The ankle is the most susceptible bodypart to injury in basketball. In fact ankle sprains account for up to 24.6% of all injuries in both male and female NCAA basketball. This is unsurprising as basketball is characterized by sprinting, rapid changes of direction, repeat jumps and landings. Hosea et al., (2000) reported that there was a 25% greater risk of women sustaining an ankle injury than their male counterparts in collegiate basketball. Protective equipment such as high top shoes and in shoe orthotics along with certain preventative strategies like taping and bracing the ankle have been cited as a means to reduce ankle ligament injuries (Thacker et al., 1999 and Garrick et al., 1973). McKay et al., (2001) reported that 45% of ankle injuries were sustained during landing and 30% occurred during a cutting or twisting maneuver. Ankle sprain recurrence rate is particularly high at 70% in basketball so avoidance of this injury is of paramount importance for young aspiring basketball players. Greater importance on jump landing and agility exercises in their conditioning programs could help to reduce the injury incidence.
Stress fracture injury incidence trend has been increasing in recent years. Hame et al., (2004) noted that women were more susceptible to stress fractures in the foot whereas men were more susceptible to stress fractures at the ankle. A study by Ardnet et al., (1995) found that in NCAA athletes nearly half of all stress injuries were associated with a change in training regime, once again this highlights the importance of both careful planning of S&C programmes as well as the need for athlete monitoring throughout a season.
Anterior cruciate ligament injuries
Although ankle injuries are the most common injury in NCAA basketball, injury of the anterior cruciate ligament (ACL) is one of the most severe, career debilitating injuries and is amongst the most frequent knee injury occurring in elite high school and collegiate athletes (Kamath et al. 2014). Noncontact ACL injuries account for 70% to 84% of all ACL tears in both female and male athletes and have been shown to occur after initial contact in landing or cutting maneuvers with the knee at full extension. Annually ACL injuries account for 2.6% of all injuries in the NCAA (Kamath et al. 2014). ACL injuries accounted for 8% of all game injuries in female NCAA basketball. Such an injury can have a traumatic effect on athletes and can result in potential loss of entire seasons of sports participation and a possible reduction scholarship funding, significantly lowered academic performance (Freedman et al. 1998). With such a big impact on the careers of elite young athletes, there is a clear need for the standardisation of ACL injury monitoring throughout the NCAA.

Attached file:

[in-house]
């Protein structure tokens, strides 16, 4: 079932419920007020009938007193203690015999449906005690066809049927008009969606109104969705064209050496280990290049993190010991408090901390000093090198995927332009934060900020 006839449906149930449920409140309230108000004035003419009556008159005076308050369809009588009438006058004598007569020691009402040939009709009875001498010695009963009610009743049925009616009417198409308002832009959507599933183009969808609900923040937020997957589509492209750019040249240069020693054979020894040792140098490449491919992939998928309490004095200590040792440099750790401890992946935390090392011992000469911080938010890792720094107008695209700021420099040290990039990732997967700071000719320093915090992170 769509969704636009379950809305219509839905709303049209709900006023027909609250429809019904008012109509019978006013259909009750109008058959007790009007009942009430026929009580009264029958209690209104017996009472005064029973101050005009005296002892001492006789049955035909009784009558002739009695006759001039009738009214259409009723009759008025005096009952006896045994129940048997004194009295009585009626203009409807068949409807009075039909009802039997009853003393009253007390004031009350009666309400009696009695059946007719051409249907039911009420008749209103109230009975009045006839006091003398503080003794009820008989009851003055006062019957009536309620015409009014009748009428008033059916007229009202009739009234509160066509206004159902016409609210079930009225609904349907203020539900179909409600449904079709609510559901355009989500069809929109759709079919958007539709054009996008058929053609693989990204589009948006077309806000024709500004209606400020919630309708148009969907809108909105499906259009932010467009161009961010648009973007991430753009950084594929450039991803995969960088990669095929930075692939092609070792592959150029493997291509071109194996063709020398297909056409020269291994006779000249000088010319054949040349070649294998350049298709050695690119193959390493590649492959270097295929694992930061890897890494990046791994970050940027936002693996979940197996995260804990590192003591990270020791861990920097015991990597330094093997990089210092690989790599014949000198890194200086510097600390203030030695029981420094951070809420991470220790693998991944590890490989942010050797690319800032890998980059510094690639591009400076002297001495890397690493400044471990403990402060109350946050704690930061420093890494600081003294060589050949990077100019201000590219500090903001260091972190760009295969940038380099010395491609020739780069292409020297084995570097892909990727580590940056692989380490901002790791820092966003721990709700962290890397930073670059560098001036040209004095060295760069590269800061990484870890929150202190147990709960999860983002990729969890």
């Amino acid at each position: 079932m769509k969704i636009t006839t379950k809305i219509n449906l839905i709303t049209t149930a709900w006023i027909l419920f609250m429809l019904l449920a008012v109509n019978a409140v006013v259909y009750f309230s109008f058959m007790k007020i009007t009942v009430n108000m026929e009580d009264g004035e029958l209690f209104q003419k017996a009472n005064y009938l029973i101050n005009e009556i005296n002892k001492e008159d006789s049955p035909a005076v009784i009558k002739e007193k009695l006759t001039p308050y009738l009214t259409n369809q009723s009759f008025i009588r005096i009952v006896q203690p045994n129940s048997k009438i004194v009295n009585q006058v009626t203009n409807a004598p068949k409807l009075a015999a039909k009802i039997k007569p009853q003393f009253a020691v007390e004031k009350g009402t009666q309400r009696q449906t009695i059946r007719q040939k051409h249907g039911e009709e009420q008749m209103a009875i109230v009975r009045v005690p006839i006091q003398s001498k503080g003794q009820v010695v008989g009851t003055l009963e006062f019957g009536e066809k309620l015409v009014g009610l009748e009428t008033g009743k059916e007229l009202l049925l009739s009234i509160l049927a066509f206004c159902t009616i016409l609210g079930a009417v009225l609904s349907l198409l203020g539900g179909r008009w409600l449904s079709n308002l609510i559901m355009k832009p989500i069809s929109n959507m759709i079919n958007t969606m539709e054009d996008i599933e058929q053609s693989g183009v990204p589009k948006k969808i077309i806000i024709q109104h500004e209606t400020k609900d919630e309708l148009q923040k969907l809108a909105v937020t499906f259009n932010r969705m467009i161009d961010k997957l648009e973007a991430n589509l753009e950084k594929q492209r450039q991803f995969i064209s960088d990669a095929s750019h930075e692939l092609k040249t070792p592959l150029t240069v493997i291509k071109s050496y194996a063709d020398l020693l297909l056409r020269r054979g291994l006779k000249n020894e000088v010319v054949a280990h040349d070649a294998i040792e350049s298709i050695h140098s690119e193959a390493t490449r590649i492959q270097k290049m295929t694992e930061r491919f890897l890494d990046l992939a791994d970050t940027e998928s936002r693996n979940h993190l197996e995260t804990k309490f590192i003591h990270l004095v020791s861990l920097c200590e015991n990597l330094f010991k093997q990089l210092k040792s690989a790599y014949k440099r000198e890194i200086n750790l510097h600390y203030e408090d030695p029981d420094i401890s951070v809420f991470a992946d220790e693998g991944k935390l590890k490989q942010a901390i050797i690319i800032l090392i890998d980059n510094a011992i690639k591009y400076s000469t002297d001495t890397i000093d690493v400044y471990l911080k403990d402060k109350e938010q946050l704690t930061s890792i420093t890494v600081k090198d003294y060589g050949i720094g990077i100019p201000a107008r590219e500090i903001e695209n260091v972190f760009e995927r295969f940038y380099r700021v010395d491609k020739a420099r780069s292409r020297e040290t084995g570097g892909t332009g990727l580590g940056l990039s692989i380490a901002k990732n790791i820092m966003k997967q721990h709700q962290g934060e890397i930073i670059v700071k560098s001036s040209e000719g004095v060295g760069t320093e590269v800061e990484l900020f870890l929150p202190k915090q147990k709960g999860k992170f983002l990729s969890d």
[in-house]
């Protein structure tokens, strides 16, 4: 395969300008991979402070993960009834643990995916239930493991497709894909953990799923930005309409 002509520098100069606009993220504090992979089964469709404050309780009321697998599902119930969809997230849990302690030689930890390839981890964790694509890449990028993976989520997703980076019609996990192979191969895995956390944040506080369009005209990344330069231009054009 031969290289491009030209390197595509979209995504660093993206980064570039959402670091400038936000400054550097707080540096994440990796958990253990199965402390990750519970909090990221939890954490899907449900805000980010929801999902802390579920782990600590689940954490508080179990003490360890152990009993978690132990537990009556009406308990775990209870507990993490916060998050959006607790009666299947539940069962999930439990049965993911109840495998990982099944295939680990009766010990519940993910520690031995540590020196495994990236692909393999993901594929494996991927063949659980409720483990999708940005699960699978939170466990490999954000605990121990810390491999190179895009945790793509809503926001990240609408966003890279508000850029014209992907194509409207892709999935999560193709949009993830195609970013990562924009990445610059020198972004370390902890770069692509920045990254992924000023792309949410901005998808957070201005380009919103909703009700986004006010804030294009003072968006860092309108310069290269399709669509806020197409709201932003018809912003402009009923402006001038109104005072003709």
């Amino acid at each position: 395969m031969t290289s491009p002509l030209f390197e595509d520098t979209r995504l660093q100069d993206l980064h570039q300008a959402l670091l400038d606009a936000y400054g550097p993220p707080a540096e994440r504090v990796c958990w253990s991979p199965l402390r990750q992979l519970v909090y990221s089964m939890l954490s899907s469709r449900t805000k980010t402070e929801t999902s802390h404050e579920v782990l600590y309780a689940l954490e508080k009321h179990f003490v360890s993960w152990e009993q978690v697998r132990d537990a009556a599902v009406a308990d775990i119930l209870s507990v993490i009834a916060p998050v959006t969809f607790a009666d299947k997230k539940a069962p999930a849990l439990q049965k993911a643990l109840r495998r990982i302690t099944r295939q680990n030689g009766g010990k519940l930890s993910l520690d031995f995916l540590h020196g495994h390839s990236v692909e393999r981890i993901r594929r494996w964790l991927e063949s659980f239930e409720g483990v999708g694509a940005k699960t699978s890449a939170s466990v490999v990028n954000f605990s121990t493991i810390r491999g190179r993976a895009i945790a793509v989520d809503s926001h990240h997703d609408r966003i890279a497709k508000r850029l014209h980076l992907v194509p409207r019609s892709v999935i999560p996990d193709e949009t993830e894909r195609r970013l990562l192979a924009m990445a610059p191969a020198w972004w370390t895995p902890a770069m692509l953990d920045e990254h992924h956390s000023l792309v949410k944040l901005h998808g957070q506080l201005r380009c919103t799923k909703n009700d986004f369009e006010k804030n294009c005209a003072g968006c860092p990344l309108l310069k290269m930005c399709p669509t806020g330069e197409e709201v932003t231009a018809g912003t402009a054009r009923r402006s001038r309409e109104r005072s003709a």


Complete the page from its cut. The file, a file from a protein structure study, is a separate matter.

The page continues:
Concussions account for 7% of total injuries in NCAA basketball in the female game and 3.6% in the male game (Agel et al., 2007 and Dick et al., 2007). Although basketball is considered a non contact sport, the increasing use of elbows during play heightens the risk of concussive injuries to athletes. As the size of players and speed of both the male and female game continue to increase, basketball may complete the evolution from a finesse sport to more of a high-risk contact sport. This may explain the increase in rates of concussion.
The current monitoring of NCAA basketball players is exclusively based on heart rate, GPS and number of games each athlete is participating in. While these factors are hugely importing in reducing injury risk, the monitoring of athletes biomechanical status provides more information and can allow for a reduction in injury risk for specific high risk injury areas. A study by Canavan et al., (2012) found that range of motion (ROM) should be assessed in a number of different areas for NCAA basketball players. Specifically they cited ankle dorsiflexion, left and right lower extremity ROM to identify bilateral differences and following from this there should be targeted interventions based on each individual athletes screening. The in-season screening and monitoring of athletes’ biomechanics is paramount in helping to reduce injury risk to the most at risk body parts and could help a team to optimise their performance during an intense period of competition like March madness.